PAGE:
Brexiters, Climate Deniers and Trump: A Small World

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This is a guest post by ClimateDenierRoundup originally published at DailyKos

On Friday, we made a joking reference to how right-wing politics and climate denial operate within a single, metaphorical room. In light of the Brexit vote, it seems appropriate to remind everyone how climate denial in the UK is similarly closely tied to other politics, by operating out of literally the same building. 

Last January, Kyla Mandel at DeSmog UK made the initial connection, showing how many climate deniers are campaigning for England to leave the EU, including many names common to this column, like Matt Ridley and James Delingpole. Then the building where these two policy circles intersect was mentioned last February, when the Independent revealed that the Global Warming Policy Foundation/Forum is one of many groups that call a single townhouse at 55 Tufton Street home.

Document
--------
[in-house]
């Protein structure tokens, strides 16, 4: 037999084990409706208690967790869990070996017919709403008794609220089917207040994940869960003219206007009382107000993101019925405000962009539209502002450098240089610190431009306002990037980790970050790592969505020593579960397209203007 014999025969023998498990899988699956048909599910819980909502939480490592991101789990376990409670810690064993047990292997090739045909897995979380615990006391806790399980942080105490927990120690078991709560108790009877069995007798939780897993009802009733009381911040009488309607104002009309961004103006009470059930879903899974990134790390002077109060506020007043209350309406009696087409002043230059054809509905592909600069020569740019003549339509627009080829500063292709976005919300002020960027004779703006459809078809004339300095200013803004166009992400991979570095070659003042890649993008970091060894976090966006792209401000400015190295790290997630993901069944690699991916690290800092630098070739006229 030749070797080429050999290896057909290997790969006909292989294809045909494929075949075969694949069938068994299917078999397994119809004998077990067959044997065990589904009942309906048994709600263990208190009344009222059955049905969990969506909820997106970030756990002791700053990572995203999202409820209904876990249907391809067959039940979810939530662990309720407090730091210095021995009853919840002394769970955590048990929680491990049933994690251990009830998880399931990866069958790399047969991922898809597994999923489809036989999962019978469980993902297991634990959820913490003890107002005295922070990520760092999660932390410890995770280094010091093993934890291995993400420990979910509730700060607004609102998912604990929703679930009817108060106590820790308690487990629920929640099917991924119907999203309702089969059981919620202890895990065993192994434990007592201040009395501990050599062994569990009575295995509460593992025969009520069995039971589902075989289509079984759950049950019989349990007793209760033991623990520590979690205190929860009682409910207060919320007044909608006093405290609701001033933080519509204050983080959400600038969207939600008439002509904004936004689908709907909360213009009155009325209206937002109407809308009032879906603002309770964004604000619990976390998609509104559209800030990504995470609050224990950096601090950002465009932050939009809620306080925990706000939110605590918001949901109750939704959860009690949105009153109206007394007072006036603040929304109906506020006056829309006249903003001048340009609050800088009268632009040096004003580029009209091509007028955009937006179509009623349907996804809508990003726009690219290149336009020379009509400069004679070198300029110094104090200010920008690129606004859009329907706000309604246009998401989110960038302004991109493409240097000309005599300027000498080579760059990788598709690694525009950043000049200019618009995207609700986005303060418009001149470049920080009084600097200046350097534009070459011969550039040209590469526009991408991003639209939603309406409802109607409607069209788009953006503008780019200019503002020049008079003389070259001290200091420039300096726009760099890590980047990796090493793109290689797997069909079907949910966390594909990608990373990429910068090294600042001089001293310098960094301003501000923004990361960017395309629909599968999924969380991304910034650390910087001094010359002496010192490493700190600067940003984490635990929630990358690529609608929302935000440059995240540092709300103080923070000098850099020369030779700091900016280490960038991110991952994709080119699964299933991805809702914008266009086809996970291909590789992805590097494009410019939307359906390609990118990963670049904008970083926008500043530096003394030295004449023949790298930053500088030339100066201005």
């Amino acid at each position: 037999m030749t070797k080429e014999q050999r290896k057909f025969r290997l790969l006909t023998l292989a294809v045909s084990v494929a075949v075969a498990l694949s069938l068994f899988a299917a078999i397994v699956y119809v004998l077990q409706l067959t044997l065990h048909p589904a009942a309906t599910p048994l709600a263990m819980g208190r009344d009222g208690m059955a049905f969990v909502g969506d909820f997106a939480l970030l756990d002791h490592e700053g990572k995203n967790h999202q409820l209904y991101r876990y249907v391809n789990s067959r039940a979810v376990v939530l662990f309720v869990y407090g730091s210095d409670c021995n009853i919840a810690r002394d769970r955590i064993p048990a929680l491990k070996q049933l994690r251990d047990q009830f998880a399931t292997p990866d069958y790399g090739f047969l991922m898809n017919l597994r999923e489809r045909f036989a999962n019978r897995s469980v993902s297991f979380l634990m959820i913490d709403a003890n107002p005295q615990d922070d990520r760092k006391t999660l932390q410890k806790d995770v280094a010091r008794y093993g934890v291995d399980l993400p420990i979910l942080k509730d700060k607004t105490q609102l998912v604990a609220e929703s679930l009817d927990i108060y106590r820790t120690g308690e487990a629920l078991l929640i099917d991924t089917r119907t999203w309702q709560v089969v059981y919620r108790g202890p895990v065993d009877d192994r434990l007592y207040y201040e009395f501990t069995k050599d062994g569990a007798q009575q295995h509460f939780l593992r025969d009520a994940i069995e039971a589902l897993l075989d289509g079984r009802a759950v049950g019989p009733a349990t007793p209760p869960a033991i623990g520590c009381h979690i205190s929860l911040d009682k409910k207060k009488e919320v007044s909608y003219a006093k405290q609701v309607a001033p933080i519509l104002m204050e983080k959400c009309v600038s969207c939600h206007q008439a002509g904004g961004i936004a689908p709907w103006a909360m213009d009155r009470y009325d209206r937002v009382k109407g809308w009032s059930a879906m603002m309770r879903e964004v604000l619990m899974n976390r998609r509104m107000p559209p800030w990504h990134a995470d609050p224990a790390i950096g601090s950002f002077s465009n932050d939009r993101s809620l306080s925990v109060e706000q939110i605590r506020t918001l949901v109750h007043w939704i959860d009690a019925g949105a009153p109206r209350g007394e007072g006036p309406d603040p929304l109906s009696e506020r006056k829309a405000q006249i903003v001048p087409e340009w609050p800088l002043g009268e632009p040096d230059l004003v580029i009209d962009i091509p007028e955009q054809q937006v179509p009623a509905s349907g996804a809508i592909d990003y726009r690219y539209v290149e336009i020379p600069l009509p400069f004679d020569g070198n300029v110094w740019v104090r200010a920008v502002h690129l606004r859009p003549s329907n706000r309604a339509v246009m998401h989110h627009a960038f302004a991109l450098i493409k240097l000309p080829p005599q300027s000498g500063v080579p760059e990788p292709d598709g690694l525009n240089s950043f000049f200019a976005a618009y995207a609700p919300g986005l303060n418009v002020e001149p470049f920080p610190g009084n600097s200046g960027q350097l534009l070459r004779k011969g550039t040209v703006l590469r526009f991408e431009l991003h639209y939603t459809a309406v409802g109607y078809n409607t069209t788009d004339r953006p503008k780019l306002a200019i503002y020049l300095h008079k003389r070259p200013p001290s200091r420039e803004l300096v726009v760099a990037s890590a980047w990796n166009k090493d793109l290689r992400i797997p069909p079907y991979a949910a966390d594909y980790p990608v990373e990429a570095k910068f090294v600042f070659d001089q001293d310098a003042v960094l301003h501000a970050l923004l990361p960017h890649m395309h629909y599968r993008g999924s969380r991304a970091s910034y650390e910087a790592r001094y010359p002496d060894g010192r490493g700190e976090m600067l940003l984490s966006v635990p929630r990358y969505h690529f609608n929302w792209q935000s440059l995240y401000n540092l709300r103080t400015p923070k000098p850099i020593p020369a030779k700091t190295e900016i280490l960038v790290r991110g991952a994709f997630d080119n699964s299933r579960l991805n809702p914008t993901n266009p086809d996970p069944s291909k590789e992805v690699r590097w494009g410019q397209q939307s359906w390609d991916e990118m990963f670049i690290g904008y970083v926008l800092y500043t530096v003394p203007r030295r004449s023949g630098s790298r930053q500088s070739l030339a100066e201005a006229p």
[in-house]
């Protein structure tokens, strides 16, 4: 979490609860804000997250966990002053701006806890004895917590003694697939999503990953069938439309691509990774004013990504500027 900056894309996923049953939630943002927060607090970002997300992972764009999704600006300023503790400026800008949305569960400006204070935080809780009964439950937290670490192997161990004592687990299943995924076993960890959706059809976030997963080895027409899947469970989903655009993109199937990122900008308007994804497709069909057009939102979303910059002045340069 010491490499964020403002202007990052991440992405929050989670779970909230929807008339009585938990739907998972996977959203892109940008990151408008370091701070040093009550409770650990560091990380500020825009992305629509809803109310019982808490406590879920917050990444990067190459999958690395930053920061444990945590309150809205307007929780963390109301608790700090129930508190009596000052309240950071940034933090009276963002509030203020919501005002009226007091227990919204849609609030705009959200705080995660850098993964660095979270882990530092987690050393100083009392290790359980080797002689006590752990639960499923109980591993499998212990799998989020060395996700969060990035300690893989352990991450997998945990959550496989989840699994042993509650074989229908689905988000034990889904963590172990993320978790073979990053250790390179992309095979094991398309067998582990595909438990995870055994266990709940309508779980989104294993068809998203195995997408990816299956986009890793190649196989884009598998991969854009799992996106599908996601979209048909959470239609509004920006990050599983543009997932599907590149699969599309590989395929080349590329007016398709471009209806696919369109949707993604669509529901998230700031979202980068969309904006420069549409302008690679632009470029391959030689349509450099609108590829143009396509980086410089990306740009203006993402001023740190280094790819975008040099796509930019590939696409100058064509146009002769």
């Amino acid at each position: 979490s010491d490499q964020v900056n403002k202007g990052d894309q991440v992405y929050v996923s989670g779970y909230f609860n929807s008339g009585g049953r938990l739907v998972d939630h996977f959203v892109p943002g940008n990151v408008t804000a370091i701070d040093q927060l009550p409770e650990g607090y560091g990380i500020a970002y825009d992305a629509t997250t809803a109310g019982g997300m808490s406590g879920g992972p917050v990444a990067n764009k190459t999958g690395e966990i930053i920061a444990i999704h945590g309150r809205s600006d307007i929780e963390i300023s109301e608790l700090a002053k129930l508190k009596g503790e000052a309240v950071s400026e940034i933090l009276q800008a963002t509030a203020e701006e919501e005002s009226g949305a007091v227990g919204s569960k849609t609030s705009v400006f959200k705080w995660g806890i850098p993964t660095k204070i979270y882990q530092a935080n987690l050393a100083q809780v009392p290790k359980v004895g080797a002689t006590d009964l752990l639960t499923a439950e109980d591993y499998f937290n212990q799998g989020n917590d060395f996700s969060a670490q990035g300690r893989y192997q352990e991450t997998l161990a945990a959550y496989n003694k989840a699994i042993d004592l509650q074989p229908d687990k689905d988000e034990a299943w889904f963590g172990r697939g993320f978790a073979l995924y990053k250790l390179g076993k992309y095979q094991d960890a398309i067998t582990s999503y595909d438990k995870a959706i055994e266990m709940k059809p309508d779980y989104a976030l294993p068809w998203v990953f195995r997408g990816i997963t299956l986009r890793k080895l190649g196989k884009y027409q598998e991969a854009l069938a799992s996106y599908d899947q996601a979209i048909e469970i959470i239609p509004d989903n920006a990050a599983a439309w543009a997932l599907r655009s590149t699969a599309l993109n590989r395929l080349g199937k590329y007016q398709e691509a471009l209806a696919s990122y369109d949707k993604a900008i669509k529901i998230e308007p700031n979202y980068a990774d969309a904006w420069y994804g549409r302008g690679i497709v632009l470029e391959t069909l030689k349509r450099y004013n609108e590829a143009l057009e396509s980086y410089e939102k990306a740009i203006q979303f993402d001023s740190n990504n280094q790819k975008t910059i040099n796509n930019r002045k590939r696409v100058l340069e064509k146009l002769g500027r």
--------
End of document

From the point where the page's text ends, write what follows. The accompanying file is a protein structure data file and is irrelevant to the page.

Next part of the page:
More recently, Mandel used the very neat LittleSis mapping tool to visualize the close relationship between the various anti-climate and pro-Leave organizations and their leadership. She even included a floor plan for the building, which reinforces just how cramped those quarters are. 

The overlap of climate denial and EU rejection is likely in part organic. Polling described by Assaad Razzouk in The New Statesmen indicates that “Leave” voters are more likely to be science deniers of various stripes, as half of those who wanted the UK to exit “agree that those who question evolution ‘have a point’.” The Leavers also had trouble getting other facts straight, for example about NHS costs falling upon the UK’s exit. 

Overall, according to Razzouk, “The Leave campaign would never have been able to make many of its claims if more voters were prone to fact-checking and less prone to fear-mongering.” 

Speaking of fear-mongering, Donald Trump landed in Scotland shortly after the votes were counted and tweeted that Scotland was “ going wild over the vote. They took their country back, just like we will take America back.” Which is some nice rhetoric, but as was quickly pointed out, in need of fact-checking, since 62% of Scotland’s voters wanted to stay in the EU

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